NEW YORK - Two former attorneys at the center of Mississippi's judicial bribery scandal want a federal bankruptcy judge's rulings before their fight to preserve fees earned performing state work is transferred to a state court.
Joey Langston and Timothy Balducci made $14 million in a 2005 state settlement with MCI and are fighting a multi-court battle against former state Auditor Phil Bryant and current Auditor Stacey Pickering. A federal judge in Jackson last week ruled the suit should be heard Hinds County Circuit Court.
The fight started in MCI's case in bankruptcy court in New York, and Bryant filed the Hinds County action in December. Langston and Balducci moved to have it transferred to the federal court in Jackson, but Judge Henry Wingate told them that he will remand the action. Langston and Balducci want to delay that until Bankruptcy Judge Arthur Gonzalez has a chance to catch up on requests made to him.
"In the Bankruptcy proceedings, Judge Gonzalez is considering the Langston Firm's Motion for Summary Judgment and the State's Motion to Abstain," wrote attorney C. York Craig of Jackson on Tuesday. "The parties in those proceedings have been advised that a ruling on their respective motions is imminent.
"In order to avoid the possibility of inconsistent restuls on the remand and abstention issues as well as the possibility of duplicitous litigation, the Langston firm requests that the Court delay the entry of its remand order until such time as Judge Gonzalez issues his rulings in the Bankruptcy proceedings."
Bryant and Pickering claim that the $14 million awarded to attorneys in the MCI case should have passed through the state's Legislature for disbursement. The motion for abstention asked Gonzalez to put the case on hold while the state court handled it.
Bryant argued that The Langston Law Firm wants to keep the suit in federal court because it "may be forum-shopping to avoid having the Mississippi state courts interpret and enforce the Mississippi statutes that would require the Langston firm to repay its fees to the State of Mississippi for proper approval and appropriation by the legislature."
Langston claims Bryant's complaint was politically motivated, with the intention of helping his successful run for Lt. Gov., and the motion for abstention is "baseless" and does not pass several tests used by courts to determine proper jurisdiction.
"Judge Wingate has properly found that the dispute at issue here involves Mississippi parties and Mississippi law, and should be heard by the Mississippi state court," wrote the auditors' attorney, Andrew Kramer of New York, to Gonzalez. "Accordingly, the Abstention Motion should be granted and both plaintiffs' motions for summary judgment in this action should be denied."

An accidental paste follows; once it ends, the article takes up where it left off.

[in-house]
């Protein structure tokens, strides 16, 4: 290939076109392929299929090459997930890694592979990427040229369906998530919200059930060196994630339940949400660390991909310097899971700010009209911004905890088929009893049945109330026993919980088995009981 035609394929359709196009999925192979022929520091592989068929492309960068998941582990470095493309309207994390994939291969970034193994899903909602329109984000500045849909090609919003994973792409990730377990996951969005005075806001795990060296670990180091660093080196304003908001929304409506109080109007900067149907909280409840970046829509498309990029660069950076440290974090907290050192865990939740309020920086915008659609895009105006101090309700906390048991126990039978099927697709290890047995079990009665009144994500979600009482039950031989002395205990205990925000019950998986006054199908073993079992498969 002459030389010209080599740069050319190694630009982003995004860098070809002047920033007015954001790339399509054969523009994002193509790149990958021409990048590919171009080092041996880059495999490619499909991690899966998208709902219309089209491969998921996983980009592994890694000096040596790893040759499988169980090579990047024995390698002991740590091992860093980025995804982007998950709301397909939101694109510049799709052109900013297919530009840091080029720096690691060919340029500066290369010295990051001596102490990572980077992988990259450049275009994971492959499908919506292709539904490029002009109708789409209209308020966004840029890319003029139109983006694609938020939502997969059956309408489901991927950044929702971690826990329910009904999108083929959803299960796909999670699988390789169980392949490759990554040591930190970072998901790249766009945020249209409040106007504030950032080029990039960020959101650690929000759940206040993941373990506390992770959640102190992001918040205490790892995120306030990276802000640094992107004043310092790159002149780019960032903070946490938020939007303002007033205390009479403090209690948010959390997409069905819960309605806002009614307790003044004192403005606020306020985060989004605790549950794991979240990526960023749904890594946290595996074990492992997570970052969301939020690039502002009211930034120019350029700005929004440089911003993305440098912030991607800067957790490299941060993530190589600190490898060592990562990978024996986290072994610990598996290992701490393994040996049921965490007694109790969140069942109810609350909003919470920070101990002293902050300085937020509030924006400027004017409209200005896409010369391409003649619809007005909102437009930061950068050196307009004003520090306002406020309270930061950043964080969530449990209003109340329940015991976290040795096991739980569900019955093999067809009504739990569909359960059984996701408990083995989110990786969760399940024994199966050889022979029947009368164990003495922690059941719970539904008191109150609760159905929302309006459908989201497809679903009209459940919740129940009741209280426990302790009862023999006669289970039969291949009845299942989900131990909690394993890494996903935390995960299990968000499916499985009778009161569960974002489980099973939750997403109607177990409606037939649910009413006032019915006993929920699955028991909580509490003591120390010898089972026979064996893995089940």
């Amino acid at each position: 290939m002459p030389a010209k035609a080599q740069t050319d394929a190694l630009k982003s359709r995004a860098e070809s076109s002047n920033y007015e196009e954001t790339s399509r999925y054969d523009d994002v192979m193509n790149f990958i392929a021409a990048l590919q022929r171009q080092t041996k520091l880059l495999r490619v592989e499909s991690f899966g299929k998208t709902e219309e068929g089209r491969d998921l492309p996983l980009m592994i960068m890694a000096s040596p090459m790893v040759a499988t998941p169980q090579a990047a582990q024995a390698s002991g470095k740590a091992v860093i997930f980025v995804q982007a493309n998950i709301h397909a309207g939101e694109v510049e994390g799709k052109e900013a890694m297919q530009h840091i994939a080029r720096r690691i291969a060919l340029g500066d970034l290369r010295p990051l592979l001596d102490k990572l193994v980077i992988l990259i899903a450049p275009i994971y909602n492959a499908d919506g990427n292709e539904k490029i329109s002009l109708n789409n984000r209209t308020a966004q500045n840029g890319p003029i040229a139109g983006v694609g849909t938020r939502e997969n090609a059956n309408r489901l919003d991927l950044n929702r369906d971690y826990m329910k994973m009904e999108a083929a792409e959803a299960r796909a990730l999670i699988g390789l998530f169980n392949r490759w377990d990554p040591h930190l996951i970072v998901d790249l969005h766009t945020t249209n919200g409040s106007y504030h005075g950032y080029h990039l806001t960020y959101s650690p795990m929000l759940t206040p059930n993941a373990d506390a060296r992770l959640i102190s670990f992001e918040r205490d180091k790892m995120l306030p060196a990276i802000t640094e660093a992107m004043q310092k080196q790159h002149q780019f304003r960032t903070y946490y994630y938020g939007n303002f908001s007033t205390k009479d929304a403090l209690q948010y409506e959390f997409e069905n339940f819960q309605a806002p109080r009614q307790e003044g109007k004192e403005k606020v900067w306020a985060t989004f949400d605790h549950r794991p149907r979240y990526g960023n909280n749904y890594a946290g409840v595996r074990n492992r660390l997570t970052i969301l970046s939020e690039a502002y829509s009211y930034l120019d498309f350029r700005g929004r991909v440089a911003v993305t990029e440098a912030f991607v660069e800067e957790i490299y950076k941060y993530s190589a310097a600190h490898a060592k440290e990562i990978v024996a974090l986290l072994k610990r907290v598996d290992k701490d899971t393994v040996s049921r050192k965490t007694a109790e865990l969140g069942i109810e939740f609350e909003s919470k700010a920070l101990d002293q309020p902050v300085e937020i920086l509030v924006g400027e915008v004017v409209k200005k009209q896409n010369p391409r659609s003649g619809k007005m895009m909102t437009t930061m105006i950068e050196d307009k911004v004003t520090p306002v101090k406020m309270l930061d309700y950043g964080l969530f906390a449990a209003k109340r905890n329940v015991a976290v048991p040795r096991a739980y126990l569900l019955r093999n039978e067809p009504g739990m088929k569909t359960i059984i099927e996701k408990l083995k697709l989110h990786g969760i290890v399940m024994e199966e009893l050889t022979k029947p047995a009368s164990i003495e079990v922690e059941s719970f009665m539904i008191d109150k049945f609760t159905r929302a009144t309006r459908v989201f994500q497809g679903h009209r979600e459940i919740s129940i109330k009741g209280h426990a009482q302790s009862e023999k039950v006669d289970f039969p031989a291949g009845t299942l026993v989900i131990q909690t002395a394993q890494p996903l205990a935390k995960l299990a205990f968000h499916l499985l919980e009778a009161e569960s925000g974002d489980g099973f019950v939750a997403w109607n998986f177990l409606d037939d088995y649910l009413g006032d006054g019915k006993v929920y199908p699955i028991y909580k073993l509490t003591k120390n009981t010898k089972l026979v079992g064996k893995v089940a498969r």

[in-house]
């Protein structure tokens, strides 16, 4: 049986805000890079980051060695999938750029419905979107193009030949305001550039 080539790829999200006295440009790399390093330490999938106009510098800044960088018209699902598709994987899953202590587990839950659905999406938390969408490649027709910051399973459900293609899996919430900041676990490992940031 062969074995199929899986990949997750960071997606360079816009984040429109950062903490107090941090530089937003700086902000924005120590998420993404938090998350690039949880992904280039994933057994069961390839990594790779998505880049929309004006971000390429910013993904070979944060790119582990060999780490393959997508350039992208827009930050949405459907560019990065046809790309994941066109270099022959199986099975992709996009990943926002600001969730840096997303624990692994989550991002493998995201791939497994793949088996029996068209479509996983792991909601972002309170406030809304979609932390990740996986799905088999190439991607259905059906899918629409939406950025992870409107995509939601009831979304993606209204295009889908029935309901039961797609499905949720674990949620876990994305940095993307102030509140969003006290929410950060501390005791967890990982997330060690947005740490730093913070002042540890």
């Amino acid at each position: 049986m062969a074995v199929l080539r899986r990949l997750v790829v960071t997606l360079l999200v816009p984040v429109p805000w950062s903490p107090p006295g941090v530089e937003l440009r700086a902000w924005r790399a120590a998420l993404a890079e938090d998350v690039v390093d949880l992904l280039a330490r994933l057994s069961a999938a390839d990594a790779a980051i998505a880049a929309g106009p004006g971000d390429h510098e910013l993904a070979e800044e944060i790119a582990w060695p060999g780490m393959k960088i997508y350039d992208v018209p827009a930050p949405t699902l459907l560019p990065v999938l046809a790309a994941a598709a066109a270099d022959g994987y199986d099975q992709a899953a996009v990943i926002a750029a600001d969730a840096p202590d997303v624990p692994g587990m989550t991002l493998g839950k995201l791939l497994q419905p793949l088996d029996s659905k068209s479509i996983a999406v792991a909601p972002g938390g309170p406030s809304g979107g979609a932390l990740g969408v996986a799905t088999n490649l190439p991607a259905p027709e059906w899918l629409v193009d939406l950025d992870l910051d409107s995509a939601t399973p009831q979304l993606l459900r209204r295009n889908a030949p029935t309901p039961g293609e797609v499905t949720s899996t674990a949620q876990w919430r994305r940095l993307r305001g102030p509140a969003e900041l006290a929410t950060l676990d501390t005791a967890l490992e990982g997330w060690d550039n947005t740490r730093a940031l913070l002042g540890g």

Bryant had insisted in November that state Attorney General Jim Hood represent him in the lawsuit, though Hood, who had hired the Langston firm to pursue the case in 2004, declined. In the case, the State alleged MCI owed back taxes after its predecessor Worldcom collapsed in 2002, resulting in a $100 million settlement.
MCI and the State agreed that $17 million would go to attorneys fees, though the Langston firm, headed by Hood contributor Joey Langston, could only collect $14 million. The extra $3 million went to a $4.2 million donation to the Children's Justice Center of Mississippi.
Bryant asked the center to return the money to the State, and it did. He also asked Langston to do the same, and Langston refused.
Langston and Balducci, who worked at The Langston Law Firm at the time of the settlement but left thereafter to start his own firm, have recently pleaded guilty to separate judicial bribery schemes. Both involve prominent trial lawyer Richard "Dickie" Scruggs.
Balducci was charged last year with conspiring with Scruggs to bribe state judge in a dispute over at least $26.5 million in attorneys fees earned in Hurricane Katrina settlements with insurance companies and began cooperating with federal investigators. He wore a wire to several meetings with members of the Scruggs Law Firm and gathered the evidence that led to guilty pleas from Scruggs and associate Sidney Backstrom.
Scruggs' son and law partner Zach pleaded guilty to knowing about the scheme but not participating in or reporting it.
Langston faces a maximum prison sentence of five years after pleading guilty in January to a charge that he attempted to bribe Hinds County Circuit Judge Bobby Delaughter with consideration for a job as a federal judge. The attempt, Langston says, happened when he represented Scruggs in a dispute over attorneys fees earned in asbestos settlements. Balducci also represented Scruggs in the case.
DeLaughter did not agree with a special master's recommendation that Scruggs pay his former partner $15 million and ruled Scruggs only owed $1.5 million. The Mississippi Commission on Judicial Performance has recommended his temporary suspension while complaints against him are sorted out.